Hero Conf touts its goal of “continually challenging the idea of ‘traditional marketing conference,’” meaning that topics must reach beyond the norm. If you have your own blog, or regularly contribute to a company or industry blog, identify a post that has received a lot of engagement—comments, likes, shares, links from other posts—and determine if you can expand upon that principle. Ask yourself, “If I were attending Hero Conf on behalf of my company, what information would I find interesting and actionable?”
There is no list of winning pitch topics—it all comes down to how you present your case. So be sure you are showing why your perspective will captivate the audience, organize your pitch into concise, digestible paragraphs and specifically highlight any practical takeaways that attendees can draw from your presentation.
When in doubt, use this simple-yet-effective template for building your composition:
- Introduction: Why is the Topic Important to the Industry in General? (where does it stand now, how is it growing, where will it be in the future?)
- Innovation: How is Your Approach Unique and Innovative? (why should the event organizers choose your presentation over another on the same topic?)
- Conclusion: What Actionable Takeaways Will Your Presentation Offer? (what will attendees gain from participation in your lecture/presentation/workshop?)
Tip #4: Support with Data
Once you have your pitch outlined—why your presentation is important, innovative, and actionable—it’s time to support your claims with the research you’ve prepared. This support might come in the form of reputable stats, a recently published case study, or relevant personal experience (i.e. participation in a beta with significant results).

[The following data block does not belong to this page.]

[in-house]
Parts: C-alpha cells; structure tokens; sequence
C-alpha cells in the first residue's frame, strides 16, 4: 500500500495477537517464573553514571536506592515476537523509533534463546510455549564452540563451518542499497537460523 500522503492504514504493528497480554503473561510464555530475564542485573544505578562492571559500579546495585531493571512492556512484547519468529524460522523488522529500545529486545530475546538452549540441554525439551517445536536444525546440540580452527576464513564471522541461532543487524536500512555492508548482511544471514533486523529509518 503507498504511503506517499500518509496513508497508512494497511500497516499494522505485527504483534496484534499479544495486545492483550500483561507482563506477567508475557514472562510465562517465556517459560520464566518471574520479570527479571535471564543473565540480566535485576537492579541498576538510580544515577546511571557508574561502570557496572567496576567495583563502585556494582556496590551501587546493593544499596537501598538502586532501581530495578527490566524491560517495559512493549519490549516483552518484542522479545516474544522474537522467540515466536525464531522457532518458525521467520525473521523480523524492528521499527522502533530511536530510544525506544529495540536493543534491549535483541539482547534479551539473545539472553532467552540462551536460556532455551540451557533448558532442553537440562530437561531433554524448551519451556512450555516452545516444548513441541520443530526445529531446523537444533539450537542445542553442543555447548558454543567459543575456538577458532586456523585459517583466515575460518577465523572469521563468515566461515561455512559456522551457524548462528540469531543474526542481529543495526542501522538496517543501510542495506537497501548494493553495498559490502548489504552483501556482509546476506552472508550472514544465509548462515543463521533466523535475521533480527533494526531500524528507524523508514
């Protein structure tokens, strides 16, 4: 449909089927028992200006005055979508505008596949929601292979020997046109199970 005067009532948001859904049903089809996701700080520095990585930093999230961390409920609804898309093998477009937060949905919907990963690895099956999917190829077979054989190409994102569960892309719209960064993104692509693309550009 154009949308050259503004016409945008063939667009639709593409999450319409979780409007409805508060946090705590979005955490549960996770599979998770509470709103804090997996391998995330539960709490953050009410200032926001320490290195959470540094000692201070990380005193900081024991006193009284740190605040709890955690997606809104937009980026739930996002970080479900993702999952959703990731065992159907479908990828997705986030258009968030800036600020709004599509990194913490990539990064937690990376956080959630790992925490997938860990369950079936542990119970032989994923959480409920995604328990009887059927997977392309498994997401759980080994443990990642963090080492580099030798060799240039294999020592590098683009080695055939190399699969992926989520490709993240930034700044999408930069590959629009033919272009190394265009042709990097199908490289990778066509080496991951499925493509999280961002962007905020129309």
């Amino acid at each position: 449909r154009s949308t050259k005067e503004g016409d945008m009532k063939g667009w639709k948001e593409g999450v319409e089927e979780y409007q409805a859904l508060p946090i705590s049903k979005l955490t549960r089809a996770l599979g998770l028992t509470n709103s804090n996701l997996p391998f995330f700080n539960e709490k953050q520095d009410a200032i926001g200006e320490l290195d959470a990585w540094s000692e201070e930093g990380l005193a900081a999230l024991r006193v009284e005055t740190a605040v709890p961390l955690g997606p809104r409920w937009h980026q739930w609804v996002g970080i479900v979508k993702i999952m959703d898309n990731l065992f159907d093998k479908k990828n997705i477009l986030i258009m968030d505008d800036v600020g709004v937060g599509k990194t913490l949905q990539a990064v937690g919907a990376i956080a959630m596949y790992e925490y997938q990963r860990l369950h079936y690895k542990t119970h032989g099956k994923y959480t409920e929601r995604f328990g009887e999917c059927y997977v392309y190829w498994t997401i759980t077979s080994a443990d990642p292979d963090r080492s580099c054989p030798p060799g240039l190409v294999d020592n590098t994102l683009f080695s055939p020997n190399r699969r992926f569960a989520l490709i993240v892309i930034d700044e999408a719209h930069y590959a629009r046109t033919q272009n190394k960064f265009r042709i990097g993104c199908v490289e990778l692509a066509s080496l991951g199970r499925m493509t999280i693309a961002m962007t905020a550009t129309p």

Your job is to carefully weave the supporting evidence into your constructed outline, preventing any clunky language or data overloading. Make the pitch conversational, but professional, and you should find a solid balance that will connect with reviewers while clearly demonstrating your qualification.
Tip #5: Roll the Dice (Making the Pitch is Half the Battle)
Finally, you have to go ahead and take the leap! Even if means submitting your pitch at 11:00 pm on a Tuesday evening (not saying I did this…not saying I didn’t). Whether hours, days, weeks or months ahead of the deadline, the moment you press “Submit Form” on that landing page, you’ve already got the first victory under your belt. From there on out, the biggest challenge will be waiting for a verdict.
Now, waiting might seem like the hardest part of the process because it is outside the realm of your control. The most difficult element, however, is remembering that even if your pitch doesn’t get selected, it doesn’t mean that you’ve failed or that your insights weren’t worthwhile. Every high-quality conference, PPC or not, is competitive to the point that even good (or great) topic proposals may need to be passed over due to time, space, or budget limitations.
If your topic doesn’t get selected, continue to share your knowledge through blog posts and pitching for other conference opportunities (including the next Hero Conf!).
If you DO get selected as a Hero Conf speaker, well…be on the lookout for presentation tips when I get back from London!